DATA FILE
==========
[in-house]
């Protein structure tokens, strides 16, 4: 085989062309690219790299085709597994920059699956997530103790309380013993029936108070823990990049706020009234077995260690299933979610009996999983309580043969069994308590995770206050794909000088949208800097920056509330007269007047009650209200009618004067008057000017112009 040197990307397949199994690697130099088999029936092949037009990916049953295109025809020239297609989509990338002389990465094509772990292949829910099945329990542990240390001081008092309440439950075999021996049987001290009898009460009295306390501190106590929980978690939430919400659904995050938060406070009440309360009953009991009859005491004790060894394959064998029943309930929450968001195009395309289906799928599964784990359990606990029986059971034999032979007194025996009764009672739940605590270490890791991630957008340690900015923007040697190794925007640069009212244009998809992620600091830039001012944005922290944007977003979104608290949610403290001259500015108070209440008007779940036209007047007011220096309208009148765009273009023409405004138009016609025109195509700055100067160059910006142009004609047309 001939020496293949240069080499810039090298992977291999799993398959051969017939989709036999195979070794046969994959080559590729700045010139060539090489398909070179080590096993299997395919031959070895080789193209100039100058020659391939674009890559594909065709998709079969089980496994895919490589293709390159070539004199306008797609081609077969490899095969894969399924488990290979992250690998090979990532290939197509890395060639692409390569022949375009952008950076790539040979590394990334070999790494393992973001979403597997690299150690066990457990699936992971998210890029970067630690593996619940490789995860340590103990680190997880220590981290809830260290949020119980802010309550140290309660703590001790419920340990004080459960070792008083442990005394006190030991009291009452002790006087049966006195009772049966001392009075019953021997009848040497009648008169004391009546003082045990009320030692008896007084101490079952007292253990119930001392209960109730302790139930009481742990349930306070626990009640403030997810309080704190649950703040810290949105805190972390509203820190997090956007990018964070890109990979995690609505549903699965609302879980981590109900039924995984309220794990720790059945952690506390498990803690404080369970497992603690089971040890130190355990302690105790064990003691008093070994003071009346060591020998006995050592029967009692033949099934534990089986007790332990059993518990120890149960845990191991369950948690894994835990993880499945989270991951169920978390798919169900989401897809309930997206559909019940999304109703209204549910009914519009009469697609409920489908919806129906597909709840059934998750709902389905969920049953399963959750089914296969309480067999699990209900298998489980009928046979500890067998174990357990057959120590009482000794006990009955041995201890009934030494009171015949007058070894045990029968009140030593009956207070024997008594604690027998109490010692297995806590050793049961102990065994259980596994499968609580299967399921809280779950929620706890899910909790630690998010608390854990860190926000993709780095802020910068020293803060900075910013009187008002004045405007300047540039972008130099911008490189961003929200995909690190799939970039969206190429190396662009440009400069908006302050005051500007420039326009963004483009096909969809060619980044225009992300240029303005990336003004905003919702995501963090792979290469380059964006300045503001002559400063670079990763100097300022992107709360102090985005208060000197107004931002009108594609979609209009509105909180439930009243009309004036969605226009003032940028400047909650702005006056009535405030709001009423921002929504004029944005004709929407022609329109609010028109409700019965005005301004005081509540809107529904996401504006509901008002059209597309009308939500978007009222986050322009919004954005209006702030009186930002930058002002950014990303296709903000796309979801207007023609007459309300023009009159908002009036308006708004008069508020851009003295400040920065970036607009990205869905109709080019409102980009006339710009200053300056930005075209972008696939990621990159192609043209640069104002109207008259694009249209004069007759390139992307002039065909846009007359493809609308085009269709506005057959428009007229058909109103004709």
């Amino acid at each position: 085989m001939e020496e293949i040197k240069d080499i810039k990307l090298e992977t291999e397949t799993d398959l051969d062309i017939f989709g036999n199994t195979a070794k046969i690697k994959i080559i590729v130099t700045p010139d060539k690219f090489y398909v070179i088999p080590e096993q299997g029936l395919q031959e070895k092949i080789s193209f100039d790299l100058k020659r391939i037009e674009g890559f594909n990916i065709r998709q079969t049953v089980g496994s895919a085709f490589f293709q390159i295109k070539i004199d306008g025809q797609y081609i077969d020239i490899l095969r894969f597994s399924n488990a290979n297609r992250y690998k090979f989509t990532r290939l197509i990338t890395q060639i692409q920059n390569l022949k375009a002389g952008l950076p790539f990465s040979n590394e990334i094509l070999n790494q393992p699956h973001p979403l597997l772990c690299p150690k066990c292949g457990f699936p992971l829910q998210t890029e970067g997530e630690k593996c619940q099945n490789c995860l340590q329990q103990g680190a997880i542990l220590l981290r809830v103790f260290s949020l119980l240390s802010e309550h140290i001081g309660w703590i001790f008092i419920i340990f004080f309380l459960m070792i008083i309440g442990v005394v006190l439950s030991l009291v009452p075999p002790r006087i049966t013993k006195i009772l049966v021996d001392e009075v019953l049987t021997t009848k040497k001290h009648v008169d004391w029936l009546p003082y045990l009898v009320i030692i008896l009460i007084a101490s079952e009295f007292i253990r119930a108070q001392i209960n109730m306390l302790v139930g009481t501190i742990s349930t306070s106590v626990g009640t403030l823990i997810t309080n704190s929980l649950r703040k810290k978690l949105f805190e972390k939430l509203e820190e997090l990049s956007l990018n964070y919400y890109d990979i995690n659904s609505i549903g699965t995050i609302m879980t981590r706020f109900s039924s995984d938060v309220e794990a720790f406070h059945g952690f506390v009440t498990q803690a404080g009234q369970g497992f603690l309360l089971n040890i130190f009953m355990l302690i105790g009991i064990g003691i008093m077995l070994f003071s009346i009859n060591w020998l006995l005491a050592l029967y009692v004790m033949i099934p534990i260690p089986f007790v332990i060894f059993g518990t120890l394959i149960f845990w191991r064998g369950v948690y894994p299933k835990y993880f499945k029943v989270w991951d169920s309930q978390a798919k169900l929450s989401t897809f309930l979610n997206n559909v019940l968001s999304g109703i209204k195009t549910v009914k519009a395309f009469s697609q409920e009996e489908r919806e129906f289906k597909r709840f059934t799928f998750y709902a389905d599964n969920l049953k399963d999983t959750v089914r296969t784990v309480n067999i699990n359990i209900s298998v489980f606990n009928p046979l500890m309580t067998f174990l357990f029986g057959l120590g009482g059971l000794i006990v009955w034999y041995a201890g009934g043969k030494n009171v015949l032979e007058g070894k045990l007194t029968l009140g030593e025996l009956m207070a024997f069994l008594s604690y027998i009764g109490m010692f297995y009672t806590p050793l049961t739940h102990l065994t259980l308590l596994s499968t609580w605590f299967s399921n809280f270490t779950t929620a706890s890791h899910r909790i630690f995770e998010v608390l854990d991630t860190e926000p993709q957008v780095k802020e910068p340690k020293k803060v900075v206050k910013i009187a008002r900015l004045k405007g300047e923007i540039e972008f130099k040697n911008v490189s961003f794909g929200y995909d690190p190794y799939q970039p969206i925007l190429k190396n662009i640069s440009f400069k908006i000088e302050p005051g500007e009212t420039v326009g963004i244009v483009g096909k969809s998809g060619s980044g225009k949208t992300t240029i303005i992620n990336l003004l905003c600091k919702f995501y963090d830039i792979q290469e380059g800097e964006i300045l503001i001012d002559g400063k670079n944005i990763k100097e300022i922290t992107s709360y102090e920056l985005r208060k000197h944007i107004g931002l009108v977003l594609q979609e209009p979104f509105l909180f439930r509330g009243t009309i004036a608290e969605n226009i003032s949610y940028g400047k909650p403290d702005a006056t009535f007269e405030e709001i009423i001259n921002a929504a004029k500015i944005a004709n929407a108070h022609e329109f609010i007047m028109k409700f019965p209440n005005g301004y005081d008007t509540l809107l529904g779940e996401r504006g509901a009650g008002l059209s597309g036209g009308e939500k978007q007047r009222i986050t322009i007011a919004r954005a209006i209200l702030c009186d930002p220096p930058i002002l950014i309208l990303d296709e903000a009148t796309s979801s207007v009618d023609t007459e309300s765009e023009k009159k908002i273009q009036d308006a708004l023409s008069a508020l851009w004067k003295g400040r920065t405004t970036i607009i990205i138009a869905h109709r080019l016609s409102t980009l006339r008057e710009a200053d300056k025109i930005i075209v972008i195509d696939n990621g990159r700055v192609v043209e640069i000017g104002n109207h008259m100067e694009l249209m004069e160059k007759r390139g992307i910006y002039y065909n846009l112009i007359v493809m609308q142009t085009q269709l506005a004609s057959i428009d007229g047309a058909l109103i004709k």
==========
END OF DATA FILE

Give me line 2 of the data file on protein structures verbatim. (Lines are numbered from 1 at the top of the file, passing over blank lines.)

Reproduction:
């Protein structure tokens, strides 16, 4: 085989062309690219790299085709597994920059699956997530103790309380013993029936108070823990990049706020009234077995260690299933979610009996999983309580043969069994308590995770206050794909000088949208800097920056509330007269007047009650209200009618004067008057000017112009 040197990307397949199994690697130099088999029936092949037009990916049953295109025809020239297609989509990338002389990465094509772990292949829910099945329990542990240390001081008092309440439950075999021996049987001290009898009460009295306390501190106590929980978690939430919400659904995050938060406070009440309360009953009991009859005491004790060894394959064998029943309930929450968001195009395309289906799928599964784990359990606990029986059971034999032979007194025996009764009672739940605590270490890791991630957008340690900015923007040697190794925007640069009212244009998809992620600091830039001012944005922290944007977003979104608290949610403290001259500015108070209440008007779940036209007047007011220096309208009148765009273009023409405004138009016609025109195509700055100067160059910006142009004609047309 001939020496293949240069080499810039090298992977291999799993398959051969017939989709036999195979070794046969994959080559590729700045010139060539090489398909070179080590096993299997395919031959070895080789193209100039100058020659391939674009890559594909065709998709079969089980496994895919490589293709390159070539004199306008797609081609077969490899095969894969399924488990290979992250690998090979990532290939197509890395060639692409390569022949375009952008950076790539040979590394990334070999790494393992973001979403597997690299150690066990457990699936992971998210890029970067630690593996619940490789995860340590103990680190997880220590981290809830260290949020119980802010309550140290309660703590001790419920340990004080459960070792008083442990005394006190030991009291009452002790006087049966006195009772049966001392009075019953021997009848040497009648008169004391009546003082045990009320030692008896007084101490079952007292253990119930001392209960109730302790139930009481742990349930306070626990009640403030997810309080704190649950703040810290949105805190972390509203820190997090956007990018964070890109990979995690609505549903699965609302879980981590109900039924995984309220794990720790059945952690506390498990803690404080369970497992603690089971040890130190355990302690105790064990003691008093070994003071009346060591020998006995050592029967009692033949099934534990089986007790332990059993518990120890149960845990191991369950948690894994835990993880499945989270991951169920978390798919169900989401897809309930997206559909019940999304109703209204549910009914519009009469697609409920489908919806129906597909709840059934998750709902389905969920049953399963959750089914296969309480067999699990209900298998489980009928046979500890067998174990357990057959120590009482000794006990009955041995201890009934030494009171015949007058070894045990029968009140030593009956207070024997008594604690027998109490010692297995806590050793049961102990065994259980596994499968609580299967399921809280779950929620706890899910909790630690998010608390854990860190926000993709780095802020910068020293803060900075910013009187008002004045405007300047540039972008130099911008490189961003929200995909690190799939970039969206190429190396662009440009400069908006302050005051500007420039326009963004483009096909969809060619980044225009992300240029303005990336003004905003919702995501963090792979290469380059964006300045503001002559400063670079990763100097300022992107709360102090985005208060000197107004931002009108594609979609209009509105909180439930009243009309004036969605226009003032940028400047909650702005006056009535405030709001009423921002929504004029944005004709929407022609329109609010028109409700019965005005301004005081509540809107529904996401504006509901008002059209597309009308939500978007009222986050322009919004954005209006702030009186930002930058002002950014990303296709903000796309979801207007023609007459309300023009009159908002009036308006708004008069508020851009003295400040920065970036607009990205869905109709080019409102980009006339710009200053300056930005075209972008696939990621990159192609043209640069104002109207008259694009249209004069007759390139992307002039065909846009007359493809609308085009269709506005057959428009007229058909109103004709």